For the first time ever, three Latino candidates -- all of them Republicans -- won top statewide offices. Despite these GOP wins, Latino voters supported Democrats by nearly a two-to-one margin.
Following voting trends, white Protestants voted overwhelmingly Republican and religiously unaffiliated voters overwhelmingly supported Democrats. But Catholic voters swung to the GOP, and Republicans made gains in all three groups.
Republicans continue to hold a solid lead in preferences for Tuesday's midterm elections among likely voters -- enough so as to suggest they will win control of the House. The GOP owes its lead to strong backing from independents and record-levels of engagement among its partisans.
Two factors have emerged as major potential negatives for congressional candidates: TARP and Sarah Palin. Americans are split over whether they are more likely to vote for candidates who supported the health care law.
In a year when support for Democratic candidates has eroded, the party's standing among Latinos appears as strong as ever. However, Hispanic voters appear to be less motivated than others to go to the polls.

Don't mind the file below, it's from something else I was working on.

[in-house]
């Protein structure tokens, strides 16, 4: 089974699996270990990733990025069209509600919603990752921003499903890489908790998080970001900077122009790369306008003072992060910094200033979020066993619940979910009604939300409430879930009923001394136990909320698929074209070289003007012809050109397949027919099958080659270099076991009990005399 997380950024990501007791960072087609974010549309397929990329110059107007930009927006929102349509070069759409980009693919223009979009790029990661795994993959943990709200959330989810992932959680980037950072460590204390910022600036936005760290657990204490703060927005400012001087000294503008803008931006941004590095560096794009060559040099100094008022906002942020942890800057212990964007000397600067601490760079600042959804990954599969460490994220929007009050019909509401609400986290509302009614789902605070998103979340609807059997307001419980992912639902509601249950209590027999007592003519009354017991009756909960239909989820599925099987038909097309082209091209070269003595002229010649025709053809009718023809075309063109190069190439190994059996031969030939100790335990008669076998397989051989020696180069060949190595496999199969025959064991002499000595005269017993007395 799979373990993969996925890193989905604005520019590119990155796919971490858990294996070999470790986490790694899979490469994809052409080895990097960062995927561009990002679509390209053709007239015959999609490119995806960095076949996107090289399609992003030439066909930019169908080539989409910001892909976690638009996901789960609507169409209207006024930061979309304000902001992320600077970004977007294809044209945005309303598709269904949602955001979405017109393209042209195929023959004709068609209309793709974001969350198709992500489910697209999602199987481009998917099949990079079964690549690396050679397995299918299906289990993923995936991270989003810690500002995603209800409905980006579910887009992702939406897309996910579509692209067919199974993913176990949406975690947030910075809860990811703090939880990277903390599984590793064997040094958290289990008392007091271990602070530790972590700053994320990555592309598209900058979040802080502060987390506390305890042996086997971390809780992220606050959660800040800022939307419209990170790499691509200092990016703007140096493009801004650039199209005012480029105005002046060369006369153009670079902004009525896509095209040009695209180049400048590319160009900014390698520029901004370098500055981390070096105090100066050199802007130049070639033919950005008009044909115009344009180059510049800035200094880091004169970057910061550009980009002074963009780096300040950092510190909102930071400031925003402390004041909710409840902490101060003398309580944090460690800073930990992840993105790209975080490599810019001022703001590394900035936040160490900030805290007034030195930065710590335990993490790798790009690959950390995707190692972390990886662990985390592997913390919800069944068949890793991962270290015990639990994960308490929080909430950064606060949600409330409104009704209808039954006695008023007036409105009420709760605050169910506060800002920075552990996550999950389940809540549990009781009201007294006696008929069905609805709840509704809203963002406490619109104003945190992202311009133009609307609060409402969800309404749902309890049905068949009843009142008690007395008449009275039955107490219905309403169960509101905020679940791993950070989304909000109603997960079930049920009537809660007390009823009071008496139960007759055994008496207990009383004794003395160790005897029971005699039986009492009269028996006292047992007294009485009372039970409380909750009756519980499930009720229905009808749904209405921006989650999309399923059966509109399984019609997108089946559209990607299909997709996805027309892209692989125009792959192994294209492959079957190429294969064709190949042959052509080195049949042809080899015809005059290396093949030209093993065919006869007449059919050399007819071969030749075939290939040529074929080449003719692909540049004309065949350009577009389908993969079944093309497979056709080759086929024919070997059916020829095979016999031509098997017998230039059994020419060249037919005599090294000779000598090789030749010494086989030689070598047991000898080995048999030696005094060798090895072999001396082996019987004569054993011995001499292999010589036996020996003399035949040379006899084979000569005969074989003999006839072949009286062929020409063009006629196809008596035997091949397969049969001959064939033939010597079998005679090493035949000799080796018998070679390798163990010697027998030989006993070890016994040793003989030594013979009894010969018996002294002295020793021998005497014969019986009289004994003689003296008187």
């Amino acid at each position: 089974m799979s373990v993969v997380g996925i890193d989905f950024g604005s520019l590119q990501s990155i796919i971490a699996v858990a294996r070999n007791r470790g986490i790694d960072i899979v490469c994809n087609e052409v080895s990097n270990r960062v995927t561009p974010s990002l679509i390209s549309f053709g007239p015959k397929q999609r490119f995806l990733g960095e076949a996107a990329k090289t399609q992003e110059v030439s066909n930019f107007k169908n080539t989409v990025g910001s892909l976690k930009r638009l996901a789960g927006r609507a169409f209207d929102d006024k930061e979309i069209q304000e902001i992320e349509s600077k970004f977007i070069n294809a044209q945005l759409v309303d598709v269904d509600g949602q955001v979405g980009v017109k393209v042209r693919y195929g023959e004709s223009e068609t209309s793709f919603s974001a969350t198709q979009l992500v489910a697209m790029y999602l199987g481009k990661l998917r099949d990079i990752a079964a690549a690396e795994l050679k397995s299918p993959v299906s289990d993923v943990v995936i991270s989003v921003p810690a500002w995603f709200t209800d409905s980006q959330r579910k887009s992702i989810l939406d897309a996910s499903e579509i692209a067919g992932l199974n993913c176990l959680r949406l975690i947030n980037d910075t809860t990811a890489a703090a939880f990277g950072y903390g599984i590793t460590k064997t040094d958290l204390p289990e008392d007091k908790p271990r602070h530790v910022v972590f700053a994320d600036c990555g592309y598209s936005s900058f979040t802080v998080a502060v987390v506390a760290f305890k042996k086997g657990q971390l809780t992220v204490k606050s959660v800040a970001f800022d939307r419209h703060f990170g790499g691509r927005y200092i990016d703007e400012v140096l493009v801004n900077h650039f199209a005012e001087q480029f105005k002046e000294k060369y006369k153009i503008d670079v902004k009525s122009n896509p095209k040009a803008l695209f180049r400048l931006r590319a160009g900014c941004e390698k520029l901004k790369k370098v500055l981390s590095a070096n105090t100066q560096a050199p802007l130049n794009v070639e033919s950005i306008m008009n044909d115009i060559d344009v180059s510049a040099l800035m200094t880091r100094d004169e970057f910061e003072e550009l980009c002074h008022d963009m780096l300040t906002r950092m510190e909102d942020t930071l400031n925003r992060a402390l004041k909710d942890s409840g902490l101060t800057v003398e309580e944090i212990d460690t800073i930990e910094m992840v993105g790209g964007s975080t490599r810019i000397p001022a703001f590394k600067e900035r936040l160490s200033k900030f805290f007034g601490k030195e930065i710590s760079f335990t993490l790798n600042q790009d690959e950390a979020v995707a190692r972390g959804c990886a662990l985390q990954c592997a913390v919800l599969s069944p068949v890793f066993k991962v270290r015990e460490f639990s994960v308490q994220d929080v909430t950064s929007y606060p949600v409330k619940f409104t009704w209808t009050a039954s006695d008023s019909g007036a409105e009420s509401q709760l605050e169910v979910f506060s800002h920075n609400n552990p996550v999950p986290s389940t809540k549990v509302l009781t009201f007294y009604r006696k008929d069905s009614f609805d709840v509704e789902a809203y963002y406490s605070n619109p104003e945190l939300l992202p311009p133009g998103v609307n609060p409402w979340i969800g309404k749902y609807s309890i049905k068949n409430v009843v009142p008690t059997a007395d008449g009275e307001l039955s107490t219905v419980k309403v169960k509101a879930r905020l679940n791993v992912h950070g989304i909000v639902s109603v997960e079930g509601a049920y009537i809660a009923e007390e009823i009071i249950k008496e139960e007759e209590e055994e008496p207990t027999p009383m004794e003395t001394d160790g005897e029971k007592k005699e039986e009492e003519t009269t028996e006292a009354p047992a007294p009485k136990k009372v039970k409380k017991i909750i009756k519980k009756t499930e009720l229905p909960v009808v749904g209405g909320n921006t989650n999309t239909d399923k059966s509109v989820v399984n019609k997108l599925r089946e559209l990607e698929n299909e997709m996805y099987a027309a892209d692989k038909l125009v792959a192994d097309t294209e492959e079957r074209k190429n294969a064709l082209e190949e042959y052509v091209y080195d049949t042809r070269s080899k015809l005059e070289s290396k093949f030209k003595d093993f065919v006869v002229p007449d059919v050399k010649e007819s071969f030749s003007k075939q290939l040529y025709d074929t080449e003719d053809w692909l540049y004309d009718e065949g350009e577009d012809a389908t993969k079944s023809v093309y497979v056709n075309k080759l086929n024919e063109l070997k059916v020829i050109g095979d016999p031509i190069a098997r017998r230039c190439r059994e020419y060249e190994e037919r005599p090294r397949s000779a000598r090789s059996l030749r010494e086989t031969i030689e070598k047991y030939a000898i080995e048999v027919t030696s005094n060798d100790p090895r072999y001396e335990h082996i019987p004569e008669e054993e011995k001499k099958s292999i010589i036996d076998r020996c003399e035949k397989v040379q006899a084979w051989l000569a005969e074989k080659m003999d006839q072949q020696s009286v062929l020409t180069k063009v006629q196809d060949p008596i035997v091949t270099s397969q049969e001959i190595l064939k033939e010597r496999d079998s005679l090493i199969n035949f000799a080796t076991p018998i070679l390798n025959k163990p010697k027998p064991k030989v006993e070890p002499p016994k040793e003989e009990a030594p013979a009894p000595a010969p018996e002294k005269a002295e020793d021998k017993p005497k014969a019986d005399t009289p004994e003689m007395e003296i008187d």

Less than two years ago, Democrats basked in the glow of an impressive political triumph. Today, they are contemplating the very real prospect of losing their House majority. What happened?
For the third national election in a row, independent voters may be poised to vote out the party in power. Political independents now favor GOP candidates by about as large a margin as they backed Barack Obama in 2008. The "independent vote," however, is in no way monolithic; this is not surprising given that most independents are recent refugees from the two major parties.
Republicans are more likely to say this year's election is more important than most and that news coverage of politics makes them angry. They are also more upbeat about their preferred candidates' chances in November than are Democrats or independents.
Across party lines, the public sees earmarking by their congressional candidates as more of an asset than a liability. Americans are divided on the value of Obama in November, while both Palin's support and Tea Party affiliation are seen by more as negative than positive. On energy, public backs a wide range of goals and policies.
In broad terms, voters view the Democratic Party's ideology as the opposite of the Republican Party's: 58% say the Democratic Party is either very liberal or liberal while 56% say the GOP is either very conservative or conservative.